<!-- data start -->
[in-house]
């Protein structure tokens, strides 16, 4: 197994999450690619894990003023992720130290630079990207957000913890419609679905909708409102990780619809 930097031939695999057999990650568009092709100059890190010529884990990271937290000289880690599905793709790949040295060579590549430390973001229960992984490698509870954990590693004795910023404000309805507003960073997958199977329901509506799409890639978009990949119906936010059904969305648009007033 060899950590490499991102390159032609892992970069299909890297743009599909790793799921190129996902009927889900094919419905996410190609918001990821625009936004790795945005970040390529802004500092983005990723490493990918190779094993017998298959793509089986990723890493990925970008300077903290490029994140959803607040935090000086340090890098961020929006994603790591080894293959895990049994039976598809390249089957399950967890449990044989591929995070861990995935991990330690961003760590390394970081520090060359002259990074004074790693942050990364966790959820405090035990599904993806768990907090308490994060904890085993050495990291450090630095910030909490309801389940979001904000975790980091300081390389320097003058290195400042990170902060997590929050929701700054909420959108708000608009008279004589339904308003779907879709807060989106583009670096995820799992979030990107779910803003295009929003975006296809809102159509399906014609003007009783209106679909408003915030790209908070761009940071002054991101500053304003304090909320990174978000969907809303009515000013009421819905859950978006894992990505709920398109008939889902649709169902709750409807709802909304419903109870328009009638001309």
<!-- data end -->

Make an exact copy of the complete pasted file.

[in-house]
């Protein structure tokens, strides 16, 4: 197994999450690619894990003023992720130290630079990207957000913890419609679905909708409102990780619809 930097031939695999057999990650568009092709100059890190010529884990990271937290000289880690599905793709790949040295060579590549430390973001229960992984490698509870954990590693004795910023404000309805507003960073997958199977329901509506799409890639978009990949119906936010059904969305648009007033 060899950590490499991102390159032609892992970069299909890297743009599909790793799921190129996902009927889900094919419905996410190609918001990821625009936004790795945005970040390529802004500092983005990723490493990918190779094993017998298959793509089986990723890493990925970008300077903290490029994140959803607040935090000086340090890098961020929006994603790591080894293959895990049994039976598809390249089957399950967890449990044989591929995070861990995935991990330690961003760590390394970081520090060359002259990074004074790693942050990364966790959820405090035990599904993806768990907090308490994060904890085993050495990291450090630095910030909490309801389940979001904000975790980091300081390389320097003058290195400042990170902060997590929050929701700054909420959108708000608009008279004589339904308003779907879709807060989106583009670096995820799992979030990107779910803003295009929003975006296809809102159509399906014609003007009783209106679909408003915030790209908070761009940071002054991101500053304003304090909320990174978000969907809303009515000013009421819905859950978006894992990505709920398109008939889902649709169902709750409807709802909304419903109870328009009638001309």